Eggs (clutch 2-4) are whitish or pale greenish, heavily marked with grey and grey-brown. The female incubates the eggs and feeds the young.

The above is based on Weaver Wednesday, a weekly series about weaver species.
This species text first appeared as Weaver Wednesday [28]: White-billed Buffalo-Weaver on 2012-12-26

2. Breeding facts

Pair bond
Polygynous; colonial
Breeding season
Jul-Sept throughout range; also Oct-Nov in some W African countries, mid Feb-Mar in Ethiopia and Eritrea; nest-building activity apparently stimulated by rainfall
Nest site
in thom trees up to 10 m above ground
Nest building
main structure built primarily by male, often stealing sticks from neighbouring nests, both sexes may add Iining material
Colony size
with up to ten individual nest-chambers
Clutch size
Egg colour
whitish or pale green to bluish, heavily blotched and spotted with grey and grey-brown (Nigeria), or plain to sparsely spotted with brown (Kenya)
Egg size
average for nine eggs in Nigeria 26.7 x 19.6 mm
incubation of eggs by female only, no information on duration of incubation period
Chicks and nestling period
feeding of chicks by female only, no information on duration of nestling period; fledged young fed by both sexes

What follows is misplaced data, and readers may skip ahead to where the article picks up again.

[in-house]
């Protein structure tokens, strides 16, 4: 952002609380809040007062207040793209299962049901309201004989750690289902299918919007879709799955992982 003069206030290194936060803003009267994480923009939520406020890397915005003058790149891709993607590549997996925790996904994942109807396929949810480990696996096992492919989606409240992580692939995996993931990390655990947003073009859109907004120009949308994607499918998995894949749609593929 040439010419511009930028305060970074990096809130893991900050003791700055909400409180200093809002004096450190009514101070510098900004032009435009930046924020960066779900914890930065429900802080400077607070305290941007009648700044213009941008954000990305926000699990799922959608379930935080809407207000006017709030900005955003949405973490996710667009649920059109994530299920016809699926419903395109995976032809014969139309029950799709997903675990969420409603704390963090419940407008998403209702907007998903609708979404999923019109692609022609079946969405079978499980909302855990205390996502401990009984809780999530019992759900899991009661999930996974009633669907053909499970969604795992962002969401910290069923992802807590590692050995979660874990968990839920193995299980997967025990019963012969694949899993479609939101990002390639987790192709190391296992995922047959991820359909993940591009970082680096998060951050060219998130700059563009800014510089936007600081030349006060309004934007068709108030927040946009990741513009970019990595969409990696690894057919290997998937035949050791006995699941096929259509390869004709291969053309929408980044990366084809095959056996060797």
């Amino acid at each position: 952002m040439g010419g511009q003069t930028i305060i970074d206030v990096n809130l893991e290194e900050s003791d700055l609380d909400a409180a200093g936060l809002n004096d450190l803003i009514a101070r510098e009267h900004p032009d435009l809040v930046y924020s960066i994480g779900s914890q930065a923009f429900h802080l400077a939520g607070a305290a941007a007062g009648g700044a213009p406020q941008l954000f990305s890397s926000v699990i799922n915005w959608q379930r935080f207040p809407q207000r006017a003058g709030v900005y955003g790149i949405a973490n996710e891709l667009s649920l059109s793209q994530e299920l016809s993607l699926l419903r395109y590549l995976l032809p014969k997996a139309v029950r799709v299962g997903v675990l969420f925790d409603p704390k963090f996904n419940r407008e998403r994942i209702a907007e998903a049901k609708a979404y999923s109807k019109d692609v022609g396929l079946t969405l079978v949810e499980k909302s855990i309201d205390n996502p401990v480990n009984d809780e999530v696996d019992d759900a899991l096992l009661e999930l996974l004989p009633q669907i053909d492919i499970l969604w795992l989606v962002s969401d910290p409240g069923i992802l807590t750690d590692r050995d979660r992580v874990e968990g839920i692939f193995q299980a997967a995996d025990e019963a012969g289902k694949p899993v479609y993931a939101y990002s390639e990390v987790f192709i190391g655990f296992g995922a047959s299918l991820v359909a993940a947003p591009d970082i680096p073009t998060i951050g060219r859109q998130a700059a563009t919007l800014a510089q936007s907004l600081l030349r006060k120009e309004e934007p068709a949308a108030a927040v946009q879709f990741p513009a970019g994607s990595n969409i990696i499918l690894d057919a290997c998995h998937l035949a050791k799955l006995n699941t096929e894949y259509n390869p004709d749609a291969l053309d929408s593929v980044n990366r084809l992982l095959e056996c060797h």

Breeding information based on Handbook of the Birds of the World, Vol. 15.

3. Photos of Weaver Nests

Vm 30175

Vm 29656

Vm 29649

Vm 29554

Vm 29553

Vm 29552

Thumb-nails of most recent PHOWN records - click on one to see its full record
See all PHOWN records for this species here.

PHOWN (Photos of Weaver Nests) provides valuable info on breeding distribution and colony sizes of weavers.
You can contribute by registering and submitting photos at Virtual Museum webpage.

4. Breeding distribution

Google map showing distribution (For species with small ranges you need to zoom in at the correct area to see the range):
yellow blob - range of weaver species; read more about this here.
- PHOWN records with photos
- PHOWN records with no photos (Nest Record Cards, other records)
- Birdpix records
- comments on out of range records, or interesting records
- type locality
CLICK on the marker on the map to see individual record details.

5. Range changes

Not South African species

The above is based on Weaver Wednesday 3, a weekly series about range changes in South African weaver species.
This species text first appeared as n/a